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GENEVIEVE WARD (1837-1922) Autograph Letter Signed
Name: GENEVIEVE WARD (1837-1922) Autograph Letter Signed
Stock Status: In Stock

  GENEVIEVE WARD (1837-1922) Autograph Letter Signed
click to see larger image
  GENEVIEVE WARD (1837-1922) Autograph Letter Signed
click to see larger image
  GENEVIEVE WARD (1837-1922) Autograph Letter Signed
click to see larger image


DAME GENEVIEVE WARD Autograph Letter Signed.

American born British soprano singer and actress.
ALS. 3pp. 22 Avenue Road, Regent's Park, N.W. August 29th 1895. To [William] Woodall. Together with a fine contemporary portrait photograph.
"Will you kindly nominate Frank Cooper for the position of Boatman - outdoor Branch - he is an excellent young fellow in whom brother and I are much interested. His mother, a most worthy woman, takes charge of our house in Shanklin. I know you are always ready to do a kind action, & that is my excuse for troubling you. With many thanks anticipatamente."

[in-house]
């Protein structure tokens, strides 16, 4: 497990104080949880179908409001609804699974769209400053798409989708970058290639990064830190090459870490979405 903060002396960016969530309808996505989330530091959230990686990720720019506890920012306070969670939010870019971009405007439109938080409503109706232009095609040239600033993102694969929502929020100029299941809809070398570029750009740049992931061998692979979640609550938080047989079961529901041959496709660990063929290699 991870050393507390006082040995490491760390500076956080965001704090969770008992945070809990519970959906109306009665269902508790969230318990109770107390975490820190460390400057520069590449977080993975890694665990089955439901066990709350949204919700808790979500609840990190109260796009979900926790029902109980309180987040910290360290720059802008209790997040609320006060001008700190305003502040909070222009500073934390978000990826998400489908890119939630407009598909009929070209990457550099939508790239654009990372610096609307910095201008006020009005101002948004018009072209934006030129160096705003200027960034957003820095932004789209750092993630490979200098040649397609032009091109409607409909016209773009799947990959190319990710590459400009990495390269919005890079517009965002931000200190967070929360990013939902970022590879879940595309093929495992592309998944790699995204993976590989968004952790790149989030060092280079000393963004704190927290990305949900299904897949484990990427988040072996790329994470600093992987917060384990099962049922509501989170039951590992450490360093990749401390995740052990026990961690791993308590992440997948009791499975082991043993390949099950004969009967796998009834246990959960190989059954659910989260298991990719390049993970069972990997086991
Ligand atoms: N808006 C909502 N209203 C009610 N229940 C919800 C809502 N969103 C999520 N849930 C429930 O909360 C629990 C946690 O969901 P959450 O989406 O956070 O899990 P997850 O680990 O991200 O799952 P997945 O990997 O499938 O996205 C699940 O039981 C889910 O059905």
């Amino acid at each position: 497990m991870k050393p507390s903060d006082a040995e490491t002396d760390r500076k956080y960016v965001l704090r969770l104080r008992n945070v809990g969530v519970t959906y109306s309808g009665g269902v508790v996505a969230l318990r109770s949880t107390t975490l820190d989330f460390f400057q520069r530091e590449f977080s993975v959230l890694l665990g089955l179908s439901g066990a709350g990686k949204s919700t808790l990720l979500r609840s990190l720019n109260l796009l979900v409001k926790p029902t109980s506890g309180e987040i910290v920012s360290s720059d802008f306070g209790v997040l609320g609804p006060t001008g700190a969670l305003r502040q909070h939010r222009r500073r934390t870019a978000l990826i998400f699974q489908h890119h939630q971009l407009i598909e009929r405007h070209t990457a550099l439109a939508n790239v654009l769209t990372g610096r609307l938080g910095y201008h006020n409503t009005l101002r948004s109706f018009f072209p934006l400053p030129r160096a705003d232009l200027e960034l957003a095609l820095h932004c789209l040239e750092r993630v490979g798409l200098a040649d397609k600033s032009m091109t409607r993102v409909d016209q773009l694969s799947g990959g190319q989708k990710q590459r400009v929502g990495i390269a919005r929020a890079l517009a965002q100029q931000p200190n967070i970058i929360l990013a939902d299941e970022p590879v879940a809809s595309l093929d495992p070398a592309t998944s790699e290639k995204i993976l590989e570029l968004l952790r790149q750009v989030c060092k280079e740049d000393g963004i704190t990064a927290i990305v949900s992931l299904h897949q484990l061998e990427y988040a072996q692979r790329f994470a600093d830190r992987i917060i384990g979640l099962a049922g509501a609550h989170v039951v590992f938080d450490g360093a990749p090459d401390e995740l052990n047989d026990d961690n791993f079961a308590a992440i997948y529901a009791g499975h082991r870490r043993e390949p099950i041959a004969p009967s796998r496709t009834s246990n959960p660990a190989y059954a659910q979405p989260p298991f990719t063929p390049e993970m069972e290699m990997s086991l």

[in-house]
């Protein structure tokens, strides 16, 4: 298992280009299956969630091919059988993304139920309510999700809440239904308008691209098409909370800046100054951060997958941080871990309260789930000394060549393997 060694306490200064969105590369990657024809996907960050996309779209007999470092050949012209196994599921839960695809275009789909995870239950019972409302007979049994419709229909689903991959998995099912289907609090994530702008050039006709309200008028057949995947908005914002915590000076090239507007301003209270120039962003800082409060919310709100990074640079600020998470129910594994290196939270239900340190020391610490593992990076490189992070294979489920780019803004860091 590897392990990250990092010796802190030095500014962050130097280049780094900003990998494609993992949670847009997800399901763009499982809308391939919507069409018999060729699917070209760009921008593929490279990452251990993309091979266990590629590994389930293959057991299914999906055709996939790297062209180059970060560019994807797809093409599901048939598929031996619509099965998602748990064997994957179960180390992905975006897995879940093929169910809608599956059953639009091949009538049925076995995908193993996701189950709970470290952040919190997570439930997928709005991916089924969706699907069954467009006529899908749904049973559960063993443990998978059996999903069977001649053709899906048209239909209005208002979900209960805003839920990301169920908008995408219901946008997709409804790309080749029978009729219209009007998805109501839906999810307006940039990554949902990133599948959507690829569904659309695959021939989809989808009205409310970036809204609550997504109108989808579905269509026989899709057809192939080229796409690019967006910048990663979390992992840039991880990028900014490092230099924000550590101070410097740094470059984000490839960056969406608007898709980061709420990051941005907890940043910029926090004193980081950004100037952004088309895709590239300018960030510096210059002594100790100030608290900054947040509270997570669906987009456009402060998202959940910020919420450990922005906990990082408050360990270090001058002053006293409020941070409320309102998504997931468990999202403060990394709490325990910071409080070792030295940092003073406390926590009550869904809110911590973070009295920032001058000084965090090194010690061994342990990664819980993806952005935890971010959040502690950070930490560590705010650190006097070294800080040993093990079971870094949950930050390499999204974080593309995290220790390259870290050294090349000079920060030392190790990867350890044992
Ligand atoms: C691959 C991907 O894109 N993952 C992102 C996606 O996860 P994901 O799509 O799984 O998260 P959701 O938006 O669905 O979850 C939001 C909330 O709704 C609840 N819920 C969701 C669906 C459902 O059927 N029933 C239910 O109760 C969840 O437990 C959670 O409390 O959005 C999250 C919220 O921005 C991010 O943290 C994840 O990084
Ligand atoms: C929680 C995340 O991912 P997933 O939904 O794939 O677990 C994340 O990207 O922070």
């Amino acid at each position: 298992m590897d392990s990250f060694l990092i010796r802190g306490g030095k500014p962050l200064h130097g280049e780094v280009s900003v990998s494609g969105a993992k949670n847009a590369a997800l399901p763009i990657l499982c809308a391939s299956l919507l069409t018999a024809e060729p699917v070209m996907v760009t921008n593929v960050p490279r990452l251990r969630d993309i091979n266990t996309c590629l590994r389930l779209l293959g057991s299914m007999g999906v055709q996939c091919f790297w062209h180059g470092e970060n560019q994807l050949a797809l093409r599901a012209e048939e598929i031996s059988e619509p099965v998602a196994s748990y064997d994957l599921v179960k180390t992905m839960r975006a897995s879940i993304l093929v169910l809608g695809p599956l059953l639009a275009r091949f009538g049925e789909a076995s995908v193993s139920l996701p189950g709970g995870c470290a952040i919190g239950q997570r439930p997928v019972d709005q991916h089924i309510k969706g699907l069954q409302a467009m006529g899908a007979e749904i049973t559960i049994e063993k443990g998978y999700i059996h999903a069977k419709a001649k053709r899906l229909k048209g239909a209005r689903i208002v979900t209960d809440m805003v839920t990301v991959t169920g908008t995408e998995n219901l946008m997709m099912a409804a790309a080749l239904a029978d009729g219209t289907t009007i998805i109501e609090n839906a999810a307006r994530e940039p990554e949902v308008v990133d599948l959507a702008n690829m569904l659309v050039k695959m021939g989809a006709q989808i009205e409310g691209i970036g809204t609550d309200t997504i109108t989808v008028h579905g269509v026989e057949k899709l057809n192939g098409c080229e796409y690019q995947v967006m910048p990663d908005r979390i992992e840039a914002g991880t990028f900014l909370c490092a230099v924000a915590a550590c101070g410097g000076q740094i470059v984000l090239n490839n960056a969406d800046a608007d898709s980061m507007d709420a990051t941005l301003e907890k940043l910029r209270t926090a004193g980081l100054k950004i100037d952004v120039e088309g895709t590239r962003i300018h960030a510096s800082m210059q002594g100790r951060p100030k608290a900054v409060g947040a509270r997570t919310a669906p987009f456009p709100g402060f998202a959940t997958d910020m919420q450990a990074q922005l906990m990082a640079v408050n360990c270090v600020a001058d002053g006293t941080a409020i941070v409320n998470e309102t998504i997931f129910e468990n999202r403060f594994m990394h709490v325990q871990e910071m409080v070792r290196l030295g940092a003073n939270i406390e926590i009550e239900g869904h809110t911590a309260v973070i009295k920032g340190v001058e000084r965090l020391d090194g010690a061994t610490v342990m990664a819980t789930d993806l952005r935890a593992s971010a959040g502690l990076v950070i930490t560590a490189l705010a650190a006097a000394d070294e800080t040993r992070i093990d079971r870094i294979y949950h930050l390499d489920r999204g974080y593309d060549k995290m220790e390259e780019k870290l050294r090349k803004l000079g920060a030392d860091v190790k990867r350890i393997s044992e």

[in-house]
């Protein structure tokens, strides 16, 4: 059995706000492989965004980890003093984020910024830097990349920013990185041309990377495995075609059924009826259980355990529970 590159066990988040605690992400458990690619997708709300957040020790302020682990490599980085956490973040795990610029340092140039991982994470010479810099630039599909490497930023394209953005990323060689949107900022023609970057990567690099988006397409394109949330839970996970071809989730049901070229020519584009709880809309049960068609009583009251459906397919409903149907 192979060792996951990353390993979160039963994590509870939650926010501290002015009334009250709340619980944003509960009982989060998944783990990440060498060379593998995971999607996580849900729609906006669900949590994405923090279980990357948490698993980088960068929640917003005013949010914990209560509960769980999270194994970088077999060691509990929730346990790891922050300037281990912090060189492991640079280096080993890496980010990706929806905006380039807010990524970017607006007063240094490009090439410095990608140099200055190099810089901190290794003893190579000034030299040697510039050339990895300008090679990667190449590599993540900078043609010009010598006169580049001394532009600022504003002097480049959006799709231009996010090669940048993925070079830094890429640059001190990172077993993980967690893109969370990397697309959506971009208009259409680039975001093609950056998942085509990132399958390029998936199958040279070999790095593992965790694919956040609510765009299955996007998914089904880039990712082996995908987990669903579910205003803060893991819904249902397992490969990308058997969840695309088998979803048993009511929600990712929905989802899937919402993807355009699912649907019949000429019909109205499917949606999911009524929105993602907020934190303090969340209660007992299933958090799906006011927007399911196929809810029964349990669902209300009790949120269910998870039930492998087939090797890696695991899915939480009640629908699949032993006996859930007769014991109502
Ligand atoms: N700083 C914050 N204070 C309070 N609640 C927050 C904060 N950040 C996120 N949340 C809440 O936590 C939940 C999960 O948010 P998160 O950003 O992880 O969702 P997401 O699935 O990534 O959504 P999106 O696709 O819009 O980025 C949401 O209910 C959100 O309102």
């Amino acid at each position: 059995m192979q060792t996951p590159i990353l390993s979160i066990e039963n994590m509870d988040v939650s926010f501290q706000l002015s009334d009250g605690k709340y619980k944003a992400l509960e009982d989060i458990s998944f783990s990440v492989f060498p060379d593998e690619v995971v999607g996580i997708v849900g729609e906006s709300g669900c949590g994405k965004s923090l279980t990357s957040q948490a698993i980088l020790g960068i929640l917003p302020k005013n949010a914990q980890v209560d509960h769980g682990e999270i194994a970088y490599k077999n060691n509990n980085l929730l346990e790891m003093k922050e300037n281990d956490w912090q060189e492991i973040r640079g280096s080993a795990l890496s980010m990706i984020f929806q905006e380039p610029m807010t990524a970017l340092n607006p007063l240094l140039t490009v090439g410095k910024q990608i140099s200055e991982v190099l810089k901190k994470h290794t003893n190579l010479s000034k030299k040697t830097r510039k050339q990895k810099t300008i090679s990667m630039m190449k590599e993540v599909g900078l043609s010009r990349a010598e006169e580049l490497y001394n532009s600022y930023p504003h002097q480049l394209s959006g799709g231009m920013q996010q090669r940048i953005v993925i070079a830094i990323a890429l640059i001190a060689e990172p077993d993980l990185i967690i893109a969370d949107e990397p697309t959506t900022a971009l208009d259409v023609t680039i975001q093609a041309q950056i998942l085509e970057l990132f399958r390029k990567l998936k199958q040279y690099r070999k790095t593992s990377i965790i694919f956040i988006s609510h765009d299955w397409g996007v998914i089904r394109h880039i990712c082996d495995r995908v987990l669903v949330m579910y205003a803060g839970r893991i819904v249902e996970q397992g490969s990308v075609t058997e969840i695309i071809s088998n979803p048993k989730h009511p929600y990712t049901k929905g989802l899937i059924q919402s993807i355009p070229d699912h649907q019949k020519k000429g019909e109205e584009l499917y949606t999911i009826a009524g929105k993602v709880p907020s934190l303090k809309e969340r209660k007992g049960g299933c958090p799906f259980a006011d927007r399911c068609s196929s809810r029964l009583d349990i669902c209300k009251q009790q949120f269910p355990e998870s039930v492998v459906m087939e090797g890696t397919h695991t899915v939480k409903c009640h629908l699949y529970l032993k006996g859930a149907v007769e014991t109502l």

12mo. Approx 6 x 4 inches. Mounting residue to blank verso of last leaf, else fine. The photograph is a fine 19th century albumin silver print measuring approx 5.75 x 4 inches (excluding mount). It shows Genevieve Ward three-quarter length in theatrical costume. It is laid down on card from album leaf with mounting damage to verso but the photograph is in fine condition.
Genevieve Ward had a spectacular but short career as a soprano singer, rising to the very top of her profession. She was a favourite of Rossini and sang in Naples, Milan, Paris, London and New York. She was forced to retire when, following her last performance in La Traviata in in 1862, the strain on her voice led to untreatable vocal difficulties. After a spell as a singing teacher, Genevieve Ward turned her attention to dramatic acting. She enjoyed a long career as an acclaimed actress in England and her wide circle of literary and theatrical friends included Henry Irving, Oscar Wilde, Longfellow, Tennyson, Mark Twain and Bram Stoker. Genevieve Ward was Bram Stoker's first known romantic attachment and she remained his close friend until his death in 1912.
Both the letter and photograph are from a 19th century collection made by the radical Liberal M.P., William Woodall.

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